I’m not entirely sure if I completely understand why, but I’ve observed a trend that to me is both surprising and frightening when it comes to skill sets found in today’s marketers. I will even go as far as to say that it’s not just limited to new marketers, but to seasoned professionals at director level as well. Maybe the recession damaged our courage, maybe we’ve grown too easily intimidated, whatever the case may be I know that it must be addressed immediately.
I’m talking about negotiation. It seems as if a critical component to a successful marketer has been completely removed from job descriptions. I can’t understand why a valuable asset to the company is not required to have demonstrated negotiation skills. If you’re a marketer you understand that it is your job to effectively select the most promising technology that will accelerate your endeavors. If you’re a marketer, you also understand that this technology as well as your advertising channels, can be expensive. I’m amazed at the lack of negotiation when it comes to selecting these critical partners while planning the overall marketing strategy.
Let me explain. Negotiation, I should say effective negotiation, should be done with both your goals and the vendors goals in mind. In other words, you shouldn’t beat your vendor to hell. Set a realistic expectation for what you can afford, and what you feel is fair for the vendor. For example, an increasingly popular tool for marketers are marketing automation platforms. These can typically cost between $800 and $1500 a month, not to mention you’re required to sign a contract. In my experience, I know that contracts, especially long-term, can freeze limited and important marketing dollars for extended periods of time – not to mention the liability you’re committing to.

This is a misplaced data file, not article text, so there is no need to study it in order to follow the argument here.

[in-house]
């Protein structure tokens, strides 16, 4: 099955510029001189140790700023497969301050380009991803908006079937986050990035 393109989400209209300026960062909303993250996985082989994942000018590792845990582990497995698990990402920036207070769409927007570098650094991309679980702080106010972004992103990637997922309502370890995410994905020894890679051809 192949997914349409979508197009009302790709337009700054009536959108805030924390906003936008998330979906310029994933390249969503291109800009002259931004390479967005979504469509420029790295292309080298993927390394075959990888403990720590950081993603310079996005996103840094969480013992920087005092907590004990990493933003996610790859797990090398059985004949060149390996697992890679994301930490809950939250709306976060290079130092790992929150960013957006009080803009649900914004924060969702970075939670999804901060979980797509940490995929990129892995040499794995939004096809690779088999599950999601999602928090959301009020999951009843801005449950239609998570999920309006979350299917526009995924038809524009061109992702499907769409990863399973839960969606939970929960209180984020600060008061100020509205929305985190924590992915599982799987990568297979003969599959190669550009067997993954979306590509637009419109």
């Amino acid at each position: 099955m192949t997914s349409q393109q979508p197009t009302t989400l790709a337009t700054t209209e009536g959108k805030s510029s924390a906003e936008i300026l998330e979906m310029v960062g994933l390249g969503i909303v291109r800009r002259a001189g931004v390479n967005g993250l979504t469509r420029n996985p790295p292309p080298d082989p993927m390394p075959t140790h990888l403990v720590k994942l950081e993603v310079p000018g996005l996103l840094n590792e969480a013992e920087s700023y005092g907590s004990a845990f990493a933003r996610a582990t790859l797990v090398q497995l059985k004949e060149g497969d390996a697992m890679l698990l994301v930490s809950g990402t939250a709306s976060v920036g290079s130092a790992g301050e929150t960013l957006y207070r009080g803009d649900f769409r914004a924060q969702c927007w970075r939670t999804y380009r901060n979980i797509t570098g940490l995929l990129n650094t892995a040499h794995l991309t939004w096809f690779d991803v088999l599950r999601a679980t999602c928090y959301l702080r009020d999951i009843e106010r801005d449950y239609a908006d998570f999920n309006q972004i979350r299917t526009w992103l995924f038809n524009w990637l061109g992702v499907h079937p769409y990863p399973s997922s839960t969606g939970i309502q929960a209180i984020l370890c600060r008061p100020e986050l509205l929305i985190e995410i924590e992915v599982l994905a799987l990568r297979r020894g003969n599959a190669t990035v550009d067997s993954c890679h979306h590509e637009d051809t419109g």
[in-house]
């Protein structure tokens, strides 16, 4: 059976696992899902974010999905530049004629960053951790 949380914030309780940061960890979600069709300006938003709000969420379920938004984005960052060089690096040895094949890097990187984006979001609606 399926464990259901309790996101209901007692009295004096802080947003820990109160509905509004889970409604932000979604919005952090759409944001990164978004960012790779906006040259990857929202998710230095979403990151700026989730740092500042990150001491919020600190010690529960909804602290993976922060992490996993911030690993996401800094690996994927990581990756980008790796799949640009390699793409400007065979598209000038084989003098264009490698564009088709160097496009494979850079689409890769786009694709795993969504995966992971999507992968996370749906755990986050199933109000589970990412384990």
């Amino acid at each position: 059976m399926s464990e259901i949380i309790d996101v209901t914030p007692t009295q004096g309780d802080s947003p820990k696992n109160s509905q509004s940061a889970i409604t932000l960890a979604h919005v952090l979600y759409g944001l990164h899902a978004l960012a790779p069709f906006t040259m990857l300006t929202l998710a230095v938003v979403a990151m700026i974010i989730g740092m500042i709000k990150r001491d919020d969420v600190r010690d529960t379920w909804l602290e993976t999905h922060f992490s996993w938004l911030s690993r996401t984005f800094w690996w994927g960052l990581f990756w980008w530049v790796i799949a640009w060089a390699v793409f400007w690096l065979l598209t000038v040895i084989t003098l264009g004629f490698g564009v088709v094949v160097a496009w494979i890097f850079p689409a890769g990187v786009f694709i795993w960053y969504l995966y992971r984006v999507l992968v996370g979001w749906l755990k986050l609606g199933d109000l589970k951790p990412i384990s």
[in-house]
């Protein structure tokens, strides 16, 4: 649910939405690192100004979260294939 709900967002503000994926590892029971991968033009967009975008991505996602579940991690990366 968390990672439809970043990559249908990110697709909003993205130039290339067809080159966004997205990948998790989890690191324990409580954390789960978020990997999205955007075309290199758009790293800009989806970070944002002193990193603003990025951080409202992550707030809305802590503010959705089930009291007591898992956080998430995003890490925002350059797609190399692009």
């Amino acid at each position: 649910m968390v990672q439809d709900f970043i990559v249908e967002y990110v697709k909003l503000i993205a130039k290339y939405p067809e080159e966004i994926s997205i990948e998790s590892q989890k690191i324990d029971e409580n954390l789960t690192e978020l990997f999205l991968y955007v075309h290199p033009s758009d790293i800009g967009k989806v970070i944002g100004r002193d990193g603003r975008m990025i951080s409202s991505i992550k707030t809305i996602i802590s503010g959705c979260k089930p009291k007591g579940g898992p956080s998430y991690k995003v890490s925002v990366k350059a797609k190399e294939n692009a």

Both the price of the product and the contract length are always negotiable. You should never, ever, agree to do business with someone if they’re not willing to negotiate with you to meet your needs. Your responsibility is not limited to selecting the best tools to get the job done. In fact, it’s also your responsibility to ensure that you’re doing so as if you were spending your own money.
Think about it like this, when you’re buying a car or a home or anything for that matter that typically involves negotiation, do you roll over or do you negotiate based on your needs? If my monthly budget for a new car is $400 a month, but the payment I’m presented with is $500, not only do I not have the money, but I’m not necessarily willing to spend that much on a monthly basis for that particular vehicle. In that scenario, I would negotiate. So my question to marketers today, is why aren’t you negotiating with your vendors?
Again, it should be fair. When I gave my example I didn’t say my budget was $400 a month but I was looking to buy a Mercedes that would typically cost $900 a month. Know the tools that you’re selecting, and the vendors you’re partnering with, and it’s important to ensure that you have done your research and understand what the typical investment or contract length is for that particular product. This doesn’t always apply, and it especially isn’t necessary for resources that are reasonably priced. My point is this, if you’re willing to negotiate the price of a car based on the money that you’re spending, why are you not willing to negotiate the expense of a tool that you need to get your job done effectively? Keep in mind that you aren’t paying for it, this should be the very reason that you’re conscientious of your decisions.
I don’t know what happened along the way, but I want to challenge you to start negotiating when it comes to making purchase decisions. Man up and don’t be afraid to ask for something. What’s the worst that can happen? At least you can say you tried.
Have fun and good luck. Have a question? Disagree? Want to exchange pleasentries? Leave a comment below. As always, you can reach me on Twitter @joshuahays or by emailing me at firstname.lastname@example.org